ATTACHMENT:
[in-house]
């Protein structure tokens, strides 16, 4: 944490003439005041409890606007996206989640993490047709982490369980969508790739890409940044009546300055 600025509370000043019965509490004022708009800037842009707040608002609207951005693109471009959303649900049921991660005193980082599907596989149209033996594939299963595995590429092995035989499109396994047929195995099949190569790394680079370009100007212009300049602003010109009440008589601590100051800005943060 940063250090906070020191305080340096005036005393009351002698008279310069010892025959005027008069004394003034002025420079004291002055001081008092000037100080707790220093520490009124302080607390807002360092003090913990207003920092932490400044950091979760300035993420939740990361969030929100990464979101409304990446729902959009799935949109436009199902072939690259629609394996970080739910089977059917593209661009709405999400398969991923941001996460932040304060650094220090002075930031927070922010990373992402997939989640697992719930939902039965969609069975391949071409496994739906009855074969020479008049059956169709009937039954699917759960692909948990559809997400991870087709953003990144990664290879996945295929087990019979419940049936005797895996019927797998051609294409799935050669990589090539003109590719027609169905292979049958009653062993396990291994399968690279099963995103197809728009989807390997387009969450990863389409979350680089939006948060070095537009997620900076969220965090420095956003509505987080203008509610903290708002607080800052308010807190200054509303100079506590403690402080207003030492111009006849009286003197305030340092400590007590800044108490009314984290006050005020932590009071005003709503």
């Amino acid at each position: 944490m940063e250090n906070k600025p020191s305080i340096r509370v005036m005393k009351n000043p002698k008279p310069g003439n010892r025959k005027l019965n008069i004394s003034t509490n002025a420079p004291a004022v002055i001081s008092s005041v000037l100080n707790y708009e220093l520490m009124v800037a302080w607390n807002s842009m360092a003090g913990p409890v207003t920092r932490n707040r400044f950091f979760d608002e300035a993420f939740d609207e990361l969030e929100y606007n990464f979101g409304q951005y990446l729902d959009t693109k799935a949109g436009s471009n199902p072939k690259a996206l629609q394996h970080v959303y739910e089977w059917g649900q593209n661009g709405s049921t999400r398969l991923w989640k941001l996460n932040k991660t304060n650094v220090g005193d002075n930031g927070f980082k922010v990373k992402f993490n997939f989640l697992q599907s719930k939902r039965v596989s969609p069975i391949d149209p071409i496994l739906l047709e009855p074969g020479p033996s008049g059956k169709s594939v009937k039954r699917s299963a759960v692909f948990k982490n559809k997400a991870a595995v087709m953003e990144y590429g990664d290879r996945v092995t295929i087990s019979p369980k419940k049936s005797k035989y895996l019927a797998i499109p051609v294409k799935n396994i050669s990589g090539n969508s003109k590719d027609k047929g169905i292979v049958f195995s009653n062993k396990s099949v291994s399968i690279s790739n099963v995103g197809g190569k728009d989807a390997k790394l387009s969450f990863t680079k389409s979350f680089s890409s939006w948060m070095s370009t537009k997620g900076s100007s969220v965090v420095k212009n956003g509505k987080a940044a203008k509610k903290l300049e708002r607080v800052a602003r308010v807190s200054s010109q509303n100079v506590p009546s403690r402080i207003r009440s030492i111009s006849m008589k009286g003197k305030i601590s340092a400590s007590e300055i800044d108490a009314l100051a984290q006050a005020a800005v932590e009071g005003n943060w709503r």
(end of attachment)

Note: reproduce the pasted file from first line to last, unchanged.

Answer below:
[in-house]
């Protein structure tokens, strides 16, 4: 944490003439005041409890606007996206989640993490047709982490369980969508790739890409940044009546300055 600025509370000043019965509490004022708009800037842009707040608002609207951005693109471009959303649900049921991660005193980082599907596989149209033996594939299963595995590429092995035989499109396994047929195995099949190569790394680079370009100007212009300049602003010109009440008589601590100051800005943060 940063250090906070020191305080340096005036005393009351002698008279310069010892025959005027008069004394003034002025420079004291002055001081008092000037100080707790220093520490009124302080607390807002360092003090913990207003920092932490400044950091979760300035993420939740990361969030929100990464979101409304990446729902959009799935949109436009199902072939690259629609394996970080739910089977059917593209661009709405999400398969991923941001996460932040304060650094220090002075930031927070922010990373992402997939989640697992719930939902039965969609069975391949071409496994739906009855074969020479008049059956169709009937039954699917759960692909948990559809997400991870087709953003990144990664290879996945295929087990019979419940049936005797895996019927797998051609294409799935050669990589090539003109590719027609169905292979049958009653062993396990291994399968690279099963995103197809728009989807390997387009969450990863389409979350680089939006948060070095537009997620900076969220965090420095956003509505987080203008509610903290708002607080800052308010807190200054509303100079506590403690402080207003030492111009006849009286003197305030340092400590007590800044108490009314984290006050005020932590009071005003709503």
């Amino acid at each position: 944490m940063e250090n906070k600025p020191s305080i340096r509370v005036m005393k009351n000043p002698k008279p310069g003439n010892r025959k005027l019965n008069i004394s003034t509490n002025a420079p004291a004022v002055i001081s008092s005041v000037l100080n707790y708009e220093l520490m009124v800037a302080w607390n807002s842009m360092a003090g913990p409890v207003t920092r932490n707040r400044f950091f979760d608002e300035a993420f939740d609207e990361l969030e929100y606007n990464f979101g409304q951005y990446l729902d959009t693109k799935a949109g436009s471009n199902p072939k690259a996206l629609q394996h970080v959303y739910e089977w059917g649900q593209n661009g709405s049921t999400r398969l991923w989640k941001l996460n932040k991660t304060n650094v220090g005193d002075n930031g927070f980082k922010v990373k992402f993490n997939f989640l697992q599907s719930k939902r039965v596989s969609p069975i391949d149209p071409i496994l739906l047709e009855p074969g020479p033996s008049g059956k169709s594939v009937k039954r699917s299963a759960v692909f948990k982490n559809k997400a991870a595995v087709m953003e990144y590429g990664d290879r996945v092995t295929i087990s019979p369980k419940k049936s005797k035989y895996l019927a797998i499109p051609v294409k799935n396994i050669s990589g090539n969508s003109k590719d027609k047929g169905i292979v049958f195995s009653n062993k396990s099949v291994s399968i690279s790739n099963v995103g197809g190569k728009d989807a390997k790394l387009s969450f990863t680079k389409s979350f680089s890409s939006w948060m070095s370009t537009k997620g900076s100007s969220v965090v420095k212009n956003g509505k987080a940044a203008k509610k903290l300049e708002r607080v800052a602003r308010v807190s200054s010109q509303n100079v506590p009546s403690r402080i207003r009440s030492i111009s006849m008589k009286g003197k305030i601590s340092a400590s007590e300055i800044d108490a009314l100051a984290q006050a005020a800005v932590e009071g005003n943060w709503r």